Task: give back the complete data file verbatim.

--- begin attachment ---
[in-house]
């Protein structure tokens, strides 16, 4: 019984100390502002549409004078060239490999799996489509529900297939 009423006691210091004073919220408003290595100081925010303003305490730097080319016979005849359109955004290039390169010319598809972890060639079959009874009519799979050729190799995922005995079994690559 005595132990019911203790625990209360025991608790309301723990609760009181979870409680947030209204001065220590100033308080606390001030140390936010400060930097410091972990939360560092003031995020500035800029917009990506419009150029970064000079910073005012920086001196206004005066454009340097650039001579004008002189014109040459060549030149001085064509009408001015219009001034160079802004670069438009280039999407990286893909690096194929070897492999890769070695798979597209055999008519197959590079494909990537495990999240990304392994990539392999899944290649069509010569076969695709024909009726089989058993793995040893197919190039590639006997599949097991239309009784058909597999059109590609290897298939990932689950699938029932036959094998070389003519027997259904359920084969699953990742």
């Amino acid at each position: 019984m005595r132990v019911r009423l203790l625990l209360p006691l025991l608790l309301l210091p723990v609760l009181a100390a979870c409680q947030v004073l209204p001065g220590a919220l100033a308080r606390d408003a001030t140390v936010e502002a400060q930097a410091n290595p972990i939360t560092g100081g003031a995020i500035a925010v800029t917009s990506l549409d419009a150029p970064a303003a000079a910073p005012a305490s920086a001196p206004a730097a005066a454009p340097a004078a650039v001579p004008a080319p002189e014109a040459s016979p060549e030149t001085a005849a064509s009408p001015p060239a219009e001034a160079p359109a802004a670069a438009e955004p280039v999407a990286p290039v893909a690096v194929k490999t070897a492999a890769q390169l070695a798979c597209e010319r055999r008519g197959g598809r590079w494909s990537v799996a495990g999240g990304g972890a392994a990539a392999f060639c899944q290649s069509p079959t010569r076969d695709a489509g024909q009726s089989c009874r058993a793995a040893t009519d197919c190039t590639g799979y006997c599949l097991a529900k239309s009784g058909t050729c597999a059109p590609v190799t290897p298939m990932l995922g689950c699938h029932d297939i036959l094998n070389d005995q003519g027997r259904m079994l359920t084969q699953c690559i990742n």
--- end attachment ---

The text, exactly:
[in-house]
């Protein structure tokens, strides 16, 4: 019984100390502002549409004078060239490999799996489509529900297939 009423006691210091004073919220408003290595100081925010303003305490730097080319016979005849359109955004290039390169010319598809972890060639079959009874009519799979050729190799995922005995079994690559 005595132990019911203790625990209360025991608790309301723990609760009181979870409680947030209204001065220590100033308080606390001030140390936010400060930097410091972990939360560092003031995020500035800029917009990506419009150029970064000079910073005012920086001196206004005066454009340097650039001579004008002189014109040459060549030149001085064509009408001015219009001034160079802004670069438009280039999407990286893909690096194929070897492999890769070695798979597209055999008519197959590079494909990537495990999240990304392994990539392999899944290649069509010569076969695709024909009726089989058993793995040893197919190039590639006997599949097991239309009784058909597999059109590609290897298939990932689950699938029932036959094998070389003519027997259904359920084969699953990742």
């Amino acid at each position: 019984m005595r132990v019911r009423l203790l625990l209360p006691l025991l608790l309301l210091p723990v609760l009181a100390a979870c409680q947030v004073l209204p001065g220590a919220l100033a308080r606390d408003a001030t140390v936010e502002a400060q930097a410091n290595p972990i939360t560092g100081g003031a995020i500035a925010v800029t917009s990506l549409d419009a150029p970064a303003a000079a910073p005012a305490s920086a001196p206004a730097a005066a454009p340097a004078a650039v001579p004008a080319p002189e014109a040459s016979p060549e030149t001085a005849a064509s009408p001015p060239a219009e001034a160079p359109a802004a670069a438009e955004p280039v999407a990286p290039v893909a690096v194929k490999t070897a492999a890769q390169l070695a798979c597209e010319r055999r008519g197959g598809r590079w494909s990537v799996a495990g999240g990304g972890a392994a990539a392999f060639c899944q290649s069509p079959t010569r076969d695709a489509g024909q009726s089989c009874r058993a793995a040893t009519d197919c190039t590639g799979y006997c599949l097991a529900k239309s009784g058909t050729c597999a059109p590609v190799t290897p298939m990932l995922g689950c699938h029932d297939i036959l094998n070389d005995q003519g027997r259904m079994l359920t084969q699953c690559i990742n």